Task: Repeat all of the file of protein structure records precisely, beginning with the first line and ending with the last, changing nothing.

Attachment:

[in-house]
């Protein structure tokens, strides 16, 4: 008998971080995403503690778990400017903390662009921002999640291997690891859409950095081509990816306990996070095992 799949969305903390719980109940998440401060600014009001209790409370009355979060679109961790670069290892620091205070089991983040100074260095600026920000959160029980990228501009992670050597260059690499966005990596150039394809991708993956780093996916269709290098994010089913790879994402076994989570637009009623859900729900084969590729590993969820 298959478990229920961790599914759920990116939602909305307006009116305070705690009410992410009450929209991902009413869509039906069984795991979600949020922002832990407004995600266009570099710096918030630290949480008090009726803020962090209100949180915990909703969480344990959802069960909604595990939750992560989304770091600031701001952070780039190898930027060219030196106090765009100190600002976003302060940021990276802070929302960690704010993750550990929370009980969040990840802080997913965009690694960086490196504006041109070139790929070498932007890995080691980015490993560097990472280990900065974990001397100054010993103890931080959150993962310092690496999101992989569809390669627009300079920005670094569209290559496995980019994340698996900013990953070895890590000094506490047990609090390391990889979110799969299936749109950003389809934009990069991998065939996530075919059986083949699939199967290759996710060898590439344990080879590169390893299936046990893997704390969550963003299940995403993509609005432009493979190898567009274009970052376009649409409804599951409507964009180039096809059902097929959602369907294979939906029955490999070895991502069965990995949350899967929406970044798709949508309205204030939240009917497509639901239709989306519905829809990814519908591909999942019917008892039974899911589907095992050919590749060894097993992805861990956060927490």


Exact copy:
[in-house]
């Protein structure tokens, strides 16, 4: 008998971080995403503690778990400017903390662009921002999640291997690891859409950095081509990816306990996070095992 799949969305903390719980109940998440401060600014009001209790409370009355979060679109961790670069290892620091205070089991983040100074260095600026920000959160029980990228501009992670050597260059690499966005990596150039394809991708993956780093996916269709290098994010089913790879994402076994989570637009009623859900729900084969590729590993969820 298959478990229920961790599914759920990116939602909305307006009116305070705690009410992410009450929209991902009413869509039906069984795991979600949020922002832990407004995600266009570099710096918030630290949480008090009726803020962090209100949180915990909703969480344990959802069960909604595990939750992560989304770091600031701001952070780039190898930027060219030196106090765009100190600002976003302060940021990276802070929302960690704010993750550990929370009980969040990840802080997913965009690694960086490196504006041109070139790929070498932007890995080691980015490993560097990472280990900065974990001397100054010993103890931080959150993962310092690496999101992989569809390669627009300079920005670094569209290559496995980019994340698996900013990953070895890590000094506490047990609090390391990889979110799969299936749109950003389809934009990069991998065939996530075919059986083949699939199967290759996710060898590439344990080879590169390893299936046990893997704390969550963003299940995403993509609005432009493979190898567009274009970052376009649409409804599951409507964009180039096809059902097929959602369907294979939906029955490999070895991502069965990995949350899967929406970044798709949508309205204030939240009917497509639901239709989306519905829809990814519908591909999942019917008892039974899911589907095992050919590749060894097993992805861990956060927490």